Welcome, Guest. Please login or register.
Did you miss your activation email?
May 20, 2019, 04:22:54 pm
News: Please delete your old personal messages.

  Atlas Forum
  General Politics
  International General Discussion (Moderators: Gustaf, أندرو, Hash, Blind Jaunting)
  Major British Conservative tells Americans that they have to vote Democrat. (search mode)
Pages: [1] Print
Author Topic: Major British Conservative tells Americans that they have to vote Democrat.  (Read 3449 times)
Michael Z
Mike
YaBB God
*****
Posts: 4,291
Political Matrix
E: -5.88, S: -4.72

« on: July 11, 2004, 11:16:21 am »
« edited: July 11, 2004, 11:21:17 am by Michael Z »

Goldwater,

The British definition of "conservative" differs from the American one. Different cultures use different political terminology, and you are simply applying yours to ours.

But perhaps you are trying to cause a fuss over something as trivial as semantics to divert attention from the main subject of this thread?
Logged
Michael Z
Mike
YaBB God
*****
Posts: 4,291
Political Matrix
E: -5.88, S: -4.72

« Reply #1 on: July 11, 2004, 11:28:58 am »
« Edited: July 11, 2004, 11:30:49 am by Michael Z »

Goldwater,

The British definition of "conservative" differs from the American one. You are applying your own cultural interpretation of political terminology onto another country.

But maybe you are simply trying to cause a fuss over something as pedantic as semantics to divert attention from the main subject of this thread....? Wink
What should be the point of that - who cares what El Portillo says?

Yes, that's a good point, actually.....

Still, apparently some Tories will be secretly supporting the Kerry campaign to undermine Blair. You know things are looking strange when you have a Labour PM rooting for a Republican President and the Tory opposition hoping for the Democrats to put a spanner into Tony Blair's works... But of course this would be to completely ignore the fact that Blair could work very well with either Bush or Kerry (as would Gordon Brown, no doubt).

If anything this thread demonstrates Portillo's one shortcoming (and possibly the main reason he never managed to rise to become party leader): He always says what he thinks, a big no-no amongst front bench politicians. Successful politicians know when to keep their mouths shut; Portillo never could, which ultimately led to him alienating a vast bulk of the Party faithful.
Logged
Michael Z
Mike
YaBB God
*****
Posts: 4,291
Political Matrix
E: -5.88, S: -4.72

« Reply #2 on: July 11, 2004, 11:37:38 am »

That's a rather endearing trait.

Of course it is... but not in the gloomy and Machiavellian world of politics.
Logged
Michael Z
Mike
YaBB God
*****
Posts: 4,291
Political Matrix
E: -5.88, S: -4.72

« Reply #3 on: July 11, 2004, 12:08:15 pm »

Here is an example: I don't know all the details, but recently in Britain there was controversy over charging students tuition (I assume for college). Blair wanted to, as I understand it, and so the Tories were against it.

Well, let's operate under the assumption that "conservative" is a purely relative term. This still makes no sense for the Tories, because they are supposed to be more 'conservative,' thus they should appreciate reductions in the size of government and its involvement in higher education.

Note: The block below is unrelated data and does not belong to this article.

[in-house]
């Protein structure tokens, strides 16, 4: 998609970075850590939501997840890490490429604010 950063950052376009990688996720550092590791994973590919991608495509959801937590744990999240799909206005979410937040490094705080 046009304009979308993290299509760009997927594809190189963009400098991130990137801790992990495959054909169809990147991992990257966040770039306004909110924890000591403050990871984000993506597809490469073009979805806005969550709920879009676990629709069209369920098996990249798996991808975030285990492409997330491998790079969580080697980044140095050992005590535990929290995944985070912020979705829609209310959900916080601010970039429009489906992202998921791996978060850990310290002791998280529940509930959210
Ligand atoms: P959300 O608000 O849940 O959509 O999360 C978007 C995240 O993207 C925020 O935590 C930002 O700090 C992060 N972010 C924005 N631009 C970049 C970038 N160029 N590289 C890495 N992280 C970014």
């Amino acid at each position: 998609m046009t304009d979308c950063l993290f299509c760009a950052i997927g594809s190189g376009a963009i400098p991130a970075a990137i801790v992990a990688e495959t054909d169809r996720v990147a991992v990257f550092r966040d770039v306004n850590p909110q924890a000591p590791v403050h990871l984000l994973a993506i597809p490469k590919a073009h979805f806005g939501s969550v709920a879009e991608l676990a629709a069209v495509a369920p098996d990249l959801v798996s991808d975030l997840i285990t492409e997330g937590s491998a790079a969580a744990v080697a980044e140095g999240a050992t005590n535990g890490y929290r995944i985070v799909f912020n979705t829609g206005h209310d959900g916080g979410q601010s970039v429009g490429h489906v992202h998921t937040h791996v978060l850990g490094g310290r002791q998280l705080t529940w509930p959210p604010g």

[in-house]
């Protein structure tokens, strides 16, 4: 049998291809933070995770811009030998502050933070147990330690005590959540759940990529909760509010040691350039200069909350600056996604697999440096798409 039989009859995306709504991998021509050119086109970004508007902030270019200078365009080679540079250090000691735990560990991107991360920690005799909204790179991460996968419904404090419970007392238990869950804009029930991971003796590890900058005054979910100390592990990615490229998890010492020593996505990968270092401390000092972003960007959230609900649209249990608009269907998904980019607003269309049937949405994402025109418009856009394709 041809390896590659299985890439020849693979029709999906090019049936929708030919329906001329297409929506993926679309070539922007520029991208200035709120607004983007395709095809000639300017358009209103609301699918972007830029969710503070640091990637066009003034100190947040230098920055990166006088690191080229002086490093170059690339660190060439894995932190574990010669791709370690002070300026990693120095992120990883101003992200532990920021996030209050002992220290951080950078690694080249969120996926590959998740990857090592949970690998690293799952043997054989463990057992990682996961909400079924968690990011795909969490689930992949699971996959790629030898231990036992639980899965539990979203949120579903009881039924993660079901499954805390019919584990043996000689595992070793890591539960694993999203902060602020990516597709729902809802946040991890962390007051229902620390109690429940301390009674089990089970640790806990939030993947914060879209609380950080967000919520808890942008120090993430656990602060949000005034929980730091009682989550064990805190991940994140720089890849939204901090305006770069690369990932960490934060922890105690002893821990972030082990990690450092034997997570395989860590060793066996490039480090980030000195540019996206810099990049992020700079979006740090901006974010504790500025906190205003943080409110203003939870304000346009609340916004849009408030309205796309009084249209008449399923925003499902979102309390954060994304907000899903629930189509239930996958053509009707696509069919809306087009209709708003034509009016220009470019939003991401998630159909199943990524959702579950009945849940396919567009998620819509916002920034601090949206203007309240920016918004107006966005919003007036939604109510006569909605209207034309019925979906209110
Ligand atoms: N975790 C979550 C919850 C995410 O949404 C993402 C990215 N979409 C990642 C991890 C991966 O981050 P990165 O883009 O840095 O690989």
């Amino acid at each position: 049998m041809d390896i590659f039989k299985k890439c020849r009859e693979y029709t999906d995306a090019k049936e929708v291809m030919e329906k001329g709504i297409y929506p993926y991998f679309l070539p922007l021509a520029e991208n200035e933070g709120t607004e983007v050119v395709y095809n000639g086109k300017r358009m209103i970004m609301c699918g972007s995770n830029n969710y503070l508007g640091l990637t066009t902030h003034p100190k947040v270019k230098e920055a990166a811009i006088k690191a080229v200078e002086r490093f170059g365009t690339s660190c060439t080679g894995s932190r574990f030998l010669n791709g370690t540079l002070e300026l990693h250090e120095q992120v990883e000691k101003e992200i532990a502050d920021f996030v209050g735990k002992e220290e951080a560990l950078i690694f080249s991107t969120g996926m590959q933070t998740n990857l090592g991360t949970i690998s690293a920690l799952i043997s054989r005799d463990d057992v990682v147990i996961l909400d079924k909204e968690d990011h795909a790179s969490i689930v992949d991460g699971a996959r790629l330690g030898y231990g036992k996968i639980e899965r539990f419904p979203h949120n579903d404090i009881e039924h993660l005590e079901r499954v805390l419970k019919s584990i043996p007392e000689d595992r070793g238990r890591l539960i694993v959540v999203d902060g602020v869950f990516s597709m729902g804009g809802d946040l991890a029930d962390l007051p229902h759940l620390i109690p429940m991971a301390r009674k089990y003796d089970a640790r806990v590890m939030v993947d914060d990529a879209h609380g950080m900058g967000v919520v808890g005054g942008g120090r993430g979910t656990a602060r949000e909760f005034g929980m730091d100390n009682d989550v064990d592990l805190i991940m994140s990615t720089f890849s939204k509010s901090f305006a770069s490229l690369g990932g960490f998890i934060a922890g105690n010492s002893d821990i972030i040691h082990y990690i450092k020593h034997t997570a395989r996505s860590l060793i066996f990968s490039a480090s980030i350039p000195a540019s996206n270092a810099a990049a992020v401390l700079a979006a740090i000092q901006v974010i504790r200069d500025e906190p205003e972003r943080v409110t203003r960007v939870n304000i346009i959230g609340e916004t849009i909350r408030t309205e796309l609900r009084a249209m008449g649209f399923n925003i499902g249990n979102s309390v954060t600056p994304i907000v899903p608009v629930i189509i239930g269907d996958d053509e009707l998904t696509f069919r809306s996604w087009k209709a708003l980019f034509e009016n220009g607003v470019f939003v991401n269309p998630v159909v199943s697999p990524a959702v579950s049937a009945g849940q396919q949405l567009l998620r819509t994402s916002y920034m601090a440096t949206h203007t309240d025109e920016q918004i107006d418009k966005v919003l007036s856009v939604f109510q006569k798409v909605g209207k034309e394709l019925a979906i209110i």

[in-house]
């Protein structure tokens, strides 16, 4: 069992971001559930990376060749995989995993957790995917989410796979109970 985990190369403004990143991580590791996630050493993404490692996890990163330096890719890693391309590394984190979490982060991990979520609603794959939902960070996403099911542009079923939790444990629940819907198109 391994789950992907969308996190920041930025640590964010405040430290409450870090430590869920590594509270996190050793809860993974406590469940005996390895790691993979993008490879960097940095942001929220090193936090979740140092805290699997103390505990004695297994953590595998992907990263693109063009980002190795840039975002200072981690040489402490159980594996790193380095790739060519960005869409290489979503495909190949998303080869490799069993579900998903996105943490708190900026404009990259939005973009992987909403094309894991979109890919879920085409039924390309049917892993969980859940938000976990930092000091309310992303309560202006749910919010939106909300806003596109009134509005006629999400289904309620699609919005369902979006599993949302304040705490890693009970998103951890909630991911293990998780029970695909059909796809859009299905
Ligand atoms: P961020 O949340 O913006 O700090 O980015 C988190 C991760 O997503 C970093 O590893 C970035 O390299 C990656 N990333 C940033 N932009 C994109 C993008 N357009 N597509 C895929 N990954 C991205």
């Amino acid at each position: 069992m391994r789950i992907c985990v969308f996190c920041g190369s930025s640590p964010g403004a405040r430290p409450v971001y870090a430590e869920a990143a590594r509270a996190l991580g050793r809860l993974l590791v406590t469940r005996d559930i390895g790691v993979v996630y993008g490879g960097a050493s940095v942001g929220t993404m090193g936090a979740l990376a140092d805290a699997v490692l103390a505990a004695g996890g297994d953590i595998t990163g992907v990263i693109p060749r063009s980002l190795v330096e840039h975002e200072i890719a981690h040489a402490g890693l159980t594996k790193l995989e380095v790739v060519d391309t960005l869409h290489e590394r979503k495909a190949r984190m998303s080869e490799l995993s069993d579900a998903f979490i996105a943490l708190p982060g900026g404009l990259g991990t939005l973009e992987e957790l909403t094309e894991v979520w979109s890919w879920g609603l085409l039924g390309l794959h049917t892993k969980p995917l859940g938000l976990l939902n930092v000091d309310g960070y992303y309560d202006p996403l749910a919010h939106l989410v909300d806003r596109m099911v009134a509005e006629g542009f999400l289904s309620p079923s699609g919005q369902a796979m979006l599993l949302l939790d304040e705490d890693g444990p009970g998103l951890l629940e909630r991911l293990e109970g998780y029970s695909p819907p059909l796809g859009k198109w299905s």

So, it's not that I'm holding Tories to GOP standards; rather, they operate as a generic 'opposition' party without any ideological cohesion AT ALL.

At the moment, yes. But then it's unfortunately the case in British politics that the opposition often oppose for the sake of, well, opposing. But the Tories are still to the right of Labour on many key issues such as privatisation of public services (including the health service, but even there they only support latent privatisation because the majority of the British public would not support it), the rate of general taxation, Britain's relationship with the EU, etc.

As for tuition fees, both parties agree that they should be implemented on principle (even though Tony Blair faced a HUGE revolt from within his own party on this issue, as he did over Iraq) but it's only the manner of implementation they argue over. The only mainstream parties in Britain which fundamentally oppose college fees are the Lib Dems and the Greens.

British politics is no longer as clear-cut as it was in the 1980s, when the Tories occupied the centre-right and Labour the centre-left. Labour have moved marginally to the right under Tony Blair and therefore firmly occupy the centre, sorry center Wink ground, which has resulted in the Conservative Party currently going through something of an identity crisis; they cannot move further to the right lest they wish to become unelectable (which is basically what happened at the last election under William Hague, in which key Tory policy proposals included lowering taxes, joining Nafta, tightening immigration quotas, etc, and the Tories lost by a landslide), but neither can they move too far towards the centre because by doing so they risk losing the support of the party base.
Logged
Pages: [1] Print 
Jump to:  


Login with username, password and session length
Logout

Terms of Service - DMCA Agent and Policy - Privacy Policy and Cookies

Powered by SMF 1.1.21 | SMF © 2015, Simple Machines

© Dave Leip's Atlas of U.S. Elections, LLC